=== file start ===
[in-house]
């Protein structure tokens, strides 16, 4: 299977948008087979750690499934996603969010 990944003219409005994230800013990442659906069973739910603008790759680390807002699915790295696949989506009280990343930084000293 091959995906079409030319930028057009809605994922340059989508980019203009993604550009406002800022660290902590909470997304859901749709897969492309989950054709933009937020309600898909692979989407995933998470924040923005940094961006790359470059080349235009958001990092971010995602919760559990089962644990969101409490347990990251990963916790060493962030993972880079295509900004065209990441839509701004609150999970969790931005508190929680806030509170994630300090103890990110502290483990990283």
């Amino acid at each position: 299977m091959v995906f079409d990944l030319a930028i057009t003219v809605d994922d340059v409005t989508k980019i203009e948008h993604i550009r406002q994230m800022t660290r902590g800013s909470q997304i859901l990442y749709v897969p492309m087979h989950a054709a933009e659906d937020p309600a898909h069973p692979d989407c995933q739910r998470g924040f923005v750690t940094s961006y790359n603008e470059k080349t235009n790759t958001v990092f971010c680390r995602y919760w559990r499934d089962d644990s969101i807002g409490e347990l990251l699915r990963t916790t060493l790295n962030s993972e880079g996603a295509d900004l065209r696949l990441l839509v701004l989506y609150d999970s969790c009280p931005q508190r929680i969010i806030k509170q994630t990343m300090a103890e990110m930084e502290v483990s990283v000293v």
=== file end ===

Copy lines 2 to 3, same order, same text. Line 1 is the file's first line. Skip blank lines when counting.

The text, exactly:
């Protein structure tokens, strides 16, 4: 299977948008087979750690499934996603969010 990944003219409005994230800013990442659906069973739910603008790759680390807002699915790295696949989506009280990343930084000293 091959995906079409030319930028057009809605994922340059989508980019203009993604550009406002800022660290902590909470997304859901749709897969492309989950054709933009937020309600898909692979989407995933998470924040923005940094961006790359470059080349235009958001990092971010995602919760559990089962644990969101409490347990990251990963916790060493962030993972880079295509900004065209990441839509701004609150999970969790931005508190929680806030509170994630300090103890990110502290483990990283």
């Amino acid at each position: 299977m091959v995906f079409d990944l030319a930028i057009t003219v809605d994922d340059v409005t989508k980019i203009e948008h993604i550009r406002q994230m800022t660290r902590g800013s909470q997304i859901l990442y749709v897969p492309m087979h989950a054709a933009e659906d937020p309600a898909h069973p692979d989407c995933q739910r998470g924040f923005v750690t940094s961006y790359n603008e470059k080349t235009n790759t958001v990092f971010c680390r995602y919760w559990r499934d089962d644990s969101i807002g409490e347990l990251l699915r990963t916790t060493l790295n962030s993972e880079g996603a295509d900004l065209r696949l990441l839509v701004l989506y609150d999970s969790c009280p931005q508190r929680i969010i806030k509170q994630t990343m300090a103890e990110m930084e502290v483990s990283v000293v």